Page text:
PRIVATE WILLIAM FOSTER MILNER
ROYAL INNISKILLING FUSILIERS
7TH NOVEMBER 1917 AGE 24
BURIED: GAZA WAR CEMETERY, ISRAEL
What a strange inscription. I wonder what Private Milner's wife had in mind when she chose it. I can only imagine that it was her reaction to a photograph of her husband's grave, probably still with its original wooden grave marker since by the time the permanent headstones were erected she would have chosen her inscription. Gaza was far away and received very few visitors, even the St Barnabas Society didn't organise battlefield pilgrimages there, apparently there was no demand. However, the Graves Registration Unit and the War Graves Commission tried to send a photograph of a grave to the next of kin if they requested it, and since the Commission's aim was to make their cemeteries look peaceful, well-cared for places, unlike the surrounding battlefields, Mrs Milner's comment would not be surprising.
Before the war William Foster Milner had been a civil servant working in the Inland Revenue. His medal card shows that he was not entitled to the 1914-15 Star so he was not a volunteer, or not one who entered a theatre of war before 1916. But the records do show that he had served with the Kings Royal Rifle Corps before being transferred to the Royal Inniskilling Fusiliers.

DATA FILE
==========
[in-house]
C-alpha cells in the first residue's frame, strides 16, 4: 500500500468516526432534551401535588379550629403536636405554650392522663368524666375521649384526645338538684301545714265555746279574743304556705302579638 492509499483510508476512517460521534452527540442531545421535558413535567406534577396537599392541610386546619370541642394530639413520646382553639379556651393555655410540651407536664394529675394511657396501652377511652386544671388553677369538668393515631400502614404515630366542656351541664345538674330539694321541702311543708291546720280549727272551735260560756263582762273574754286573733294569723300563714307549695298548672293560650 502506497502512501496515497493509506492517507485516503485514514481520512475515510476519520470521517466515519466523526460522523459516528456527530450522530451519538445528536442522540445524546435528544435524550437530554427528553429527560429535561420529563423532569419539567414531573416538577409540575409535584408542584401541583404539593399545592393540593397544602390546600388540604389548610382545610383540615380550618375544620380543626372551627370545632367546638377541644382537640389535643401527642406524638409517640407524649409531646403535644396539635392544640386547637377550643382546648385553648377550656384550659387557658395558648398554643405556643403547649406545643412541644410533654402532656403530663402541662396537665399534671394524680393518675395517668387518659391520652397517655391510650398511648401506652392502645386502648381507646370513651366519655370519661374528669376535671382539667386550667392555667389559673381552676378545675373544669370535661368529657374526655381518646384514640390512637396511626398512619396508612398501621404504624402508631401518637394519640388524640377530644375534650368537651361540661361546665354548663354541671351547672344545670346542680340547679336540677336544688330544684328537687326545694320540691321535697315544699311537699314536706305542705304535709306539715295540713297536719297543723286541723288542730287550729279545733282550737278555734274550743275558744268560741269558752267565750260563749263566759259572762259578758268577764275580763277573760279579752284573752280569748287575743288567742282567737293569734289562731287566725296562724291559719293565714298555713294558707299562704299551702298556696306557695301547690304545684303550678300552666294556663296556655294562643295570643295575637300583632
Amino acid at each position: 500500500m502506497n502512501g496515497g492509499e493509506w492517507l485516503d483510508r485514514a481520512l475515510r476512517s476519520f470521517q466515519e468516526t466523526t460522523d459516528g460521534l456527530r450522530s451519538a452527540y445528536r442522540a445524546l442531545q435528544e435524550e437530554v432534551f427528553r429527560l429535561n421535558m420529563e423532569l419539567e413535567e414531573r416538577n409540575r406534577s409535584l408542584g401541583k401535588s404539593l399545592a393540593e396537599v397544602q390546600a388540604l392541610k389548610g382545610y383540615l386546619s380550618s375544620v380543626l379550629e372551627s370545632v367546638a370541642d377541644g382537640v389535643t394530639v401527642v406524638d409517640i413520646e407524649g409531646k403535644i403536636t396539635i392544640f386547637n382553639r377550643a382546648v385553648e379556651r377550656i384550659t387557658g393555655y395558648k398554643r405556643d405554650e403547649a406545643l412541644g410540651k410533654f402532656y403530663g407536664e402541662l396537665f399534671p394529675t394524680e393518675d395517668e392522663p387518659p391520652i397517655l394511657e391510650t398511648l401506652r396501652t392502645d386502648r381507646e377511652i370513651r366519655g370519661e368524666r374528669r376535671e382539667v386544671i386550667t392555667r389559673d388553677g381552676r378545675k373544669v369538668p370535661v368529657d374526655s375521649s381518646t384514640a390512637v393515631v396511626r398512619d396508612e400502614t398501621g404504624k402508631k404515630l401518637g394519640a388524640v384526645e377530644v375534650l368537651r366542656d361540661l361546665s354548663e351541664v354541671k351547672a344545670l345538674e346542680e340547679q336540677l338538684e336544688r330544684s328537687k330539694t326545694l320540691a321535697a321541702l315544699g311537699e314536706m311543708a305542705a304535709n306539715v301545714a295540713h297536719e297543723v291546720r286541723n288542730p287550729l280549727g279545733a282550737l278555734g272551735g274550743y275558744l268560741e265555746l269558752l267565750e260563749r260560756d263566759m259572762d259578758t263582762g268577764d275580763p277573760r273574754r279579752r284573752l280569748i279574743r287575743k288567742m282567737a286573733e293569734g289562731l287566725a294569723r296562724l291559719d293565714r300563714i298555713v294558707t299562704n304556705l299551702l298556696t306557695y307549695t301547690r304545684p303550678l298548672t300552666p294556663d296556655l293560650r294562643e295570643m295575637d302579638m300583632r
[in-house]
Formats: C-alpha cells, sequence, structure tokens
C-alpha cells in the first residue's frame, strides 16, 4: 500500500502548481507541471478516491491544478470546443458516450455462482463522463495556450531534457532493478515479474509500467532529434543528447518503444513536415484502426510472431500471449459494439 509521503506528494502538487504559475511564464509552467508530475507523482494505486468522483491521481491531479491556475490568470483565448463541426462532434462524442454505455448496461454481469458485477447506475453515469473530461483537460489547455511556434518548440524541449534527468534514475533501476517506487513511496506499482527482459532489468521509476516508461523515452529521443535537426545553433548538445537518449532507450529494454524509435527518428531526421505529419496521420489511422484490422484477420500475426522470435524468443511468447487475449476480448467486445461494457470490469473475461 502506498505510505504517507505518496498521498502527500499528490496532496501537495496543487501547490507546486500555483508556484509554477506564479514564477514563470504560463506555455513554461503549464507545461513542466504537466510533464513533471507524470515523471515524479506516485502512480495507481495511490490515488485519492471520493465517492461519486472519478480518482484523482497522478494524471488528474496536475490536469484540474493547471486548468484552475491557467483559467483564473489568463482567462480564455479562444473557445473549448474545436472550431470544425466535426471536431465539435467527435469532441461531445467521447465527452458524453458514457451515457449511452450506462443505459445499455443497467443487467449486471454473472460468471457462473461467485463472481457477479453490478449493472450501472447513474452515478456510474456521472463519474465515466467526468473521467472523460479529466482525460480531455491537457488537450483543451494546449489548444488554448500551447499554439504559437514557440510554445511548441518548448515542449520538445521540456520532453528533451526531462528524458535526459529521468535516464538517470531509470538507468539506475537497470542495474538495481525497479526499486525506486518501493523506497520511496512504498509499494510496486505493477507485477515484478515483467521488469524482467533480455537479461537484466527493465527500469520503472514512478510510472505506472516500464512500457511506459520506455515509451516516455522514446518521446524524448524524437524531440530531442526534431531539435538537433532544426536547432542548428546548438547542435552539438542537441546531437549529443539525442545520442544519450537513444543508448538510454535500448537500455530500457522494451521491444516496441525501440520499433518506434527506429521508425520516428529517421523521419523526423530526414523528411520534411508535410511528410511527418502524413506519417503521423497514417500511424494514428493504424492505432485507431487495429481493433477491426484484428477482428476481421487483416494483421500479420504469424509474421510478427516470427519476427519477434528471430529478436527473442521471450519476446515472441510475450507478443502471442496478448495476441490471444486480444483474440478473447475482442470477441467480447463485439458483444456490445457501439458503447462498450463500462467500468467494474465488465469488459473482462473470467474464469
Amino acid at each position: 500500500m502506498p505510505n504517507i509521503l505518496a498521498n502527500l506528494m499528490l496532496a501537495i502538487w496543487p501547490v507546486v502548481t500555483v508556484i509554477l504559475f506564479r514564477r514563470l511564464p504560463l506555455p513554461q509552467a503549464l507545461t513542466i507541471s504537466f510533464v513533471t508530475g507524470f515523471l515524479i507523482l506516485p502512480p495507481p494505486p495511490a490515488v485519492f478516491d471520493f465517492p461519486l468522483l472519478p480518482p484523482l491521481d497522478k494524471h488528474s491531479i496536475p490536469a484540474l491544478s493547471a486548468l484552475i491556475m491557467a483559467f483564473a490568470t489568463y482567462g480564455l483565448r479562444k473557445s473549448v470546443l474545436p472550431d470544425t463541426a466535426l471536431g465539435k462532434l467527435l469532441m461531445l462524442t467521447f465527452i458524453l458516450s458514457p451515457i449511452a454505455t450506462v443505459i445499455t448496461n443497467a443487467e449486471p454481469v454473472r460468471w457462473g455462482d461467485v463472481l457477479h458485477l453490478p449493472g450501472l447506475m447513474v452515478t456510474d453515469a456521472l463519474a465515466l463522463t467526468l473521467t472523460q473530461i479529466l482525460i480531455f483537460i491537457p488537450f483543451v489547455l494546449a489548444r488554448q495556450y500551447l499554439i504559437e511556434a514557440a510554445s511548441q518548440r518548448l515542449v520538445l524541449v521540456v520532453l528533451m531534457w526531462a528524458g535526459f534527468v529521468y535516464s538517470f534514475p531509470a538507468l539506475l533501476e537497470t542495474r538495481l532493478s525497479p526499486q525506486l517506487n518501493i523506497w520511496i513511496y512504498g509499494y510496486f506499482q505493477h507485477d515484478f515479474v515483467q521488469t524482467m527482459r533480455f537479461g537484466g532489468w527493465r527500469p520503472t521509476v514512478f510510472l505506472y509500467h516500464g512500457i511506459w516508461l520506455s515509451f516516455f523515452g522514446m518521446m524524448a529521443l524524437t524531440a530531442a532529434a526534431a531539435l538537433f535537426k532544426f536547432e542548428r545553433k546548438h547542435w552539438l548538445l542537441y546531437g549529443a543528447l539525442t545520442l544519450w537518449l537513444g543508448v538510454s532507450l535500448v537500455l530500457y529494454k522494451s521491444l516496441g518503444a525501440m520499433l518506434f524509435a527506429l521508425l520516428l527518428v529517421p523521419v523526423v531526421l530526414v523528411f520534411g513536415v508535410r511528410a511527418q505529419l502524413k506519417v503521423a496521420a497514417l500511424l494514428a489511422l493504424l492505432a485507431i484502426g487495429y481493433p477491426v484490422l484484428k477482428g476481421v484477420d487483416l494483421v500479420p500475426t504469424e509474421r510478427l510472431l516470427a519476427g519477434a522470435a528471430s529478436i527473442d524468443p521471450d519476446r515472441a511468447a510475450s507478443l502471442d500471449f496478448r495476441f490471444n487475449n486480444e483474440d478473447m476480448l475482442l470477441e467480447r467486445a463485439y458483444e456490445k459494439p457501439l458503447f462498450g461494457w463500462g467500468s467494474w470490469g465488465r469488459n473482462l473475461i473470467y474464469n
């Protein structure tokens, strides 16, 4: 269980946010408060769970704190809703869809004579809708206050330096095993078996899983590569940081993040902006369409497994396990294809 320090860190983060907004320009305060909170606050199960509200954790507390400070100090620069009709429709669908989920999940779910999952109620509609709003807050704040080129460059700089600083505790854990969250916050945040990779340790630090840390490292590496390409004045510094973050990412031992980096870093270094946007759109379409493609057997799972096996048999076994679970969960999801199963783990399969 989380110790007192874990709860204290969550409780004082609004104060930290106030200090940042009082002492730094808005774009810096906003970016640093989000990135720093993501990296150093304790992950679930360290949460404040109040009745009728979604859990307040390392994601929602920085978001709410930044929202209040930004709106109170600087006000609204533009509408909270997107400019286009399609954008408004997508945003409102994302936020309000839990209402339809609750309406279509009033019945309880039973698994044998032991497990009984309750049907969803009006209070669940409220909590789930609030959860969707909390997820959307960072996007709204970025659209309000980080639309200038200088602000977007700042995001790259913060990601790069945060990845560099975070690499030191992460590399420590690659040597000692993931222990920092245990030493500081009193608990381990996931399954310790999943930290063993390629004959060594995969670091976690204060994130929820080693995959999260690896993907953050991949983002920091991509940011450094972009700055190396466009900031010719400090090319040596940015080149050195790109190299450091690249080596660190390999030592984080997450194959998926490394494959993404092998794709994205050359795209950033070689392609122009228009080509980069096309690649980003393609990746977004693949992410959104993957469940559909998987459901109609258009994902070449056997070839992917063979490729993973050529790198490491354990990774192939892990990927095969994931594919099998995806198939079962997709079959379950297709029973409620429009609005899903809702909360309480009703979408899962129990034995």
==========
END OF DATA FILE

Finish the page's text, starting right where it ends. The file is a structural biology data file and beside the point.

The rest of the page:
Milner was killed on 7 November 1917 the day the ruined and deserted city of Gaza eventually fell to the Allies at their third attempt.
I can't tell how long William and Alice (Olga) Milner had been married but, as his wife, Alice was entitled to choose her husband's inscription. I wonder what his parents might have wanted to say - William was their only child.